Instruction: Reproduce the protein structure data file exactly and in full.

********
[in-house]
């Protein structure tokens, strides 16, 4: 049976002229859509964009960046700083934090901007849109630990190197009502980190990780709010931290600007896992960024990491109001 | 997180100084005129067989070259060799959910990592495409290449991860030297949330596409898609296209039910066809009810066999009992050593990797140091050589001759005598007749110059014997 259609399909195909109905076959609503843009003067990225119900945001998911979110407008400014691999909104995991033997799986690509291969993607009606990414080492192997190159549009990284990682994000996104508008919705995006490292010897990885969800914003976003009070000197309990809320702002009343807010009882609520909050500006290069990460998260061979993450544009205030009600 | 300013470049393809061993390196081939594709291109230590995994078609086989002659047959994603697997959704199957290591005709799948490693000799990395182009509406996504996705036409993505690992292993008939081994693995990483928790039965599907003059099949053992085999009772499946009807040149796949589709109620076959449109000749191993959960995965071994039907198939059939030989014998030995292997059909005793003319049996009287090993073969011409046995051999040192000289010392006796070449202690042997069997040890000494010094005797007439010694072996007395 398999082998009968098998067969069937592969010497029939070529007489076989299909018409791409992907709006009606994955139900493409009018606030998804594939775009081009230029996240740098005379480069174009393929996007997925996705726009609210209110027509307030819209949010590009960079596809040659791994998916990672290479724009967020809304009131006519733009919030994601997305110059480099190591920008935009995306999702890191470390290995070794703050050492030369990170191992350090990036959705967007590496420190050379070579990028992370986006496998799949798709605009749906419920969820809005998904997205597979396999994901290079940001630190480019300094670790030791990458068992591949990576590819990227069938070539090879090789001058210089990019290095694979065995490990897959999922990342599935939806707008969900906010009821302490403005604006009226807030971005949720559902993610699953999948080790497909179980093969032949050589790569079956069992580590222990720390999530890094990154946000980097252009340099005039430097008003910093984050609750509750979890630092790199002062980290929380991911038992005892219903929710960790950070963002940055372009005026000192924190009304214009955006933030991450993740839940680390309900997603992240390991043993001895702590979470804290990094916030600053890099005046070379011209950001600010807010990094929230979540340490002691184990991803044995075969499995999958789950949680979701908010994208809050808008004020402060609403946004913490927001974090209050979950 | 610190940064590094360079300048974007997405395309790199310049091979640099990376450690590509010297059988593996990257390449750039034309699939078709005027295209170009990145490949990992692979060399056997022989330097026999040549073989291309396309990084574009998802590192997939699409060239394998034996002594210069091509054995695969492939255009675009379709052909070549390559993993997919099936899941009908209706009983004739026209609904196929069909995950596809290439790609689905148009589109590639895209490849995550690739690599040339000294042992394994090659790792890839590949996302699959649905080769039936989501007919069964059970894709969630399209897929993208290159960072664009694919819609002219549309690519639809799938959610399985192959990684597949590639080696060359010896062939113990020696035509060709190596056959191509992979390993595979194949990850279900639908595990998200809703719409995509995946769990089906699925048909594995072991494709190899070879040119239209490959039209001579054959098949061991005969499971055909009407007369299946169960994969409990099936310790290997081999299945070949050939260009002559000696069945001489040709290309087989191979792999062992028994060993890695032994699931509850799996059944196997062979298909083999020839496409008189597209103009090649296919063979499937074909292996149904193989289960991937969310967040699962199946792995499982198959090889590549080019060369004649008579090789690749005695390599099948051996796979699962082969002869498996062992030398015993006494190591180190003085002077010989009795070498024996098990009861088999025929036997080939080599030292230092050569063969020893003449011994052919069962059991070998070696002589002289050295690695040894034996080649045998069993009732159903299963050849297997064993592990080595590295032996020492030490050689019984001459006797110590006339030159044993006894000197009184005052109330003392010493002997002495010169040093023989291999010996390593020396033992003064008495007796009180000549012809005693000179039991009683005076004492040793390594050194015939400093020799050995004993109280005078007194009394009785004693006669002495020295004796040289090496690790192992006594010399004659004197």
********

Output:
[in-house]
């Protein structure tokens, strides 16, 4: 049976002229859509964009960046700083934090901007849109630990190197009502980190990780709010931290600007896992960024990491109001 | 997180100084005129067989070259060799959910990592495409290449991860030297949330596409898609296209039910066809009810066999009992050593990797140091050589001759005598007749110059014997 259609399909195909109905076959609503843009003067990225119900945001998911979110407008400014691999909104995991033997799986690509291969993607009606990414080492192997190159549009990284990682994000996104508008919705995006490292010897990885969800914003976003009070000197309990809320702002009343807010009882609520909050500006290069990460998260061979993450544009205030009600 | 300013470049393809061993390196081939594709291109230590995994078609086989002659047959994603697997959704199957290591005709799948490693000799990395182009509406996504996705036409993505690992292993008939081994693995990483928790039965599907003059099949053992085999009772499946009807040149796949589709109620076959449109000749191993959960995965071994039907198939059939030989014998030995292997059909005793003319049996009287090993073969011409046995051999040192000289010392006796070449202690042997069997040890000494010094005797007439010694072996007395 398999082998009968098998067969069937592969010497029939070529007489076989299909018409791409992907709006009606994955139900493409009018606030998804594939775009081009230029996240740098005379480069174009393929996007997925996705726009609210209110027509307030819209949010590009960079596809040659791994998916990672290479724009967020809304009131006519733009919030994601997305110059480099190591920008935009995306999702890191470390290995070794703050050492030369990170191992350090990036959705967007590496420190050379070579990028992370986006496998799949798709605009749906419920969820809005998904997205597979396999994901290079940001630190480019300094670790030791990458068992591949990576590819990227069938070539090879090789001058210089990019290095694979065995490990897959999922990342599935939806707008969900906010009821302490403005604006009226807030971005949720559902993610699953999948080790497909179980093969032949050589790569079956069992580590222990720390999530890094990154946000980097252009340099005039430097008003910093984050609750509750979890630092790199002062980290929380991911038992005892219903929710960790950070963002940055372009005026000192924190009304214009955006933030991450993740839940680390309900997603992240390991043993001895702590979470804290990094916030600053890099005046070379011209950001600010807010990094929230979540340490002691184990991803044995075969499995999958789950949680979701908010994208809050808008004020402060609403946004913490927001974090209050979950 | 610190940064590094360079300048974007997405395309790199310049091979640099990376450690590509010297059988593996990257390449750039034309699939078709005027295209170009990145490949990992692979060399056997022989330097026999040549073989291309396309990084574009998802590192997939699409060239394998034996002594210069091509054995695969492939255009675009379709052909070549390559993993997919099936899941009908209706009983004739026209609904196929069909995950596809290439790609689905148009589109590639895209490849995550690739690599040339000294042992394994090659790792890839590949996302699959649905080769039936989501007919069964059970894709969630399209897929993208290159960072664009694919819609002219549309690519639809799938959610399985192959990684597949590639080696060359010896062939113990020696035509060709190596056959191509992979390993595979194949990850279900639908595990998200809703719409995509995946769990089906699925048909594995072991494709190899070879040119239209490959039209001579054959098949061991005969499971055909009407007369299946169960994969409990099936310790290997081999299945070949050939260009002559000696069945001489040709290309087989191979792999062992028994060993890695032994699931509850799996059944196997062979298909083999020839496409008189597209103009090649296919063979499937074909292996149904193989289960991937969310967040699962199946792995499982198959090889590549080019060369004649008579090789690749005695390599099948051996796979699962082969002869498996062992030398015993006494190591180190003085002077010989009795070498024996098990009861088999025929036997080939080599030292230092050569063969020893003449011994052919069962059991070998070696002589002289050295690695040894034996080649045998069993009732159903299963050849297997064993592990080595590295032996020492030490050689019984001459006797110590006339030159044993006894000197009184005052109330003392010493002997002495010169040093023989291999010996390593020396033992003064008495007796009180000549012809005693000179039991009683005076004492040793390594050194015939400093020799050995004993109280005078007194009394009785004693006669002495020295004796040289090496690790192992006594010399004659004197």